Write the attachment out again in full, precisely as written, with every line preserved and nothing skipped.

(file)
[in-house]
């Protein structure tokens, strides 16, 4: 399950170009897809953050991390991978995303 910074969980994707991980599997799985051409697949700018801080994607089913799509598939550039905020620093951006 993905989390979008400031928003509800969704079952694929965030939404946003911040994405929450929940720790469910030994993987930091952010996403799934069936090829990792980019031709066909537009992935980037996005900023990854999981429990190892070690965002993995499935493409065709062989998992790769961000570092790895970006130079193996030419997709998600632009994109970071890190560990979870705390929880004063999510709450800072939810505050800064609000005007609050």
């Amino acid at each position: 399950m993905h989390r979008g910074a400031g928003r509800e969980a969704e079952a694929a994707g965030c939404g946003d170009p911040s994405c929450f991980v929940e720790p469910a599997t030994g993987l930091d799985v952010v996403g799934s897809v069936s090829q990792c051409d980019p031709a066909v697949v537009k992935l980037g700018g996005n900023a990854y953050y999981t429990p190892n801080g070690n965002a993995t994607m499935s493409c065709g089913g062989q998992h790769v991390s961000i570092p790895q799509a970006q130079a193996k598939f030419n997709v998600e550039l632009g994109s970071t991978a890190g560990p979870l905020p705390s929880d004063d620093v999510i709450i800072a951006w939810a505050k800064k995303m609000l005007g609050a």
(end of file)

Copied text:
[in-house]
């Protein structure tokens, strides 16, 4: 399950170009897809953050991390991978995303 910074969980994707991980599997799985051409697949700018801080994607089913799509598939550039905020620093951006 993905989390979008400031928003509800969704079952694929965030939404946003911040994405929450929940720790469910030994993987930091952010996403799934069936090829990792980019031709066909537009992935980037996005900023990854999981429990190892070690965002993995499935493409065709062989998992790769961000570092790895970006130079193996030419997709998600632009994109970071890190560990979870705390929880004063999510709450800072939810505050800064609000005007609050």
């Amino acid at each position: 399950m993905h989390r979008g910074a400031g928003r509800e969980a969704e079952a694929a994707g965030c939404g946003d170009p911040s994405c929450f991980v929940e720790p469910a599997t030994g993987l930091d799985v952010v996403g799934s897809v069936s090829q990792c051409d980019p031709a066909v697949v537009k992935l980037g700018g996005n900023a990854y953050y999981t429990p190892n801080g070690n965002a993995t994607m499935s493409c065709g089913g062989q998992h790769v991390s961000i570092p790895q799509a970006q130079a193996k598939f030419n997709v998600e550039l632009g994109s970071t991978a890190g560990p979870l905020p705390s929880d004063d620093v999510i709450i800072a951006w939810a505050k800064k995303m609000l005007g609050a």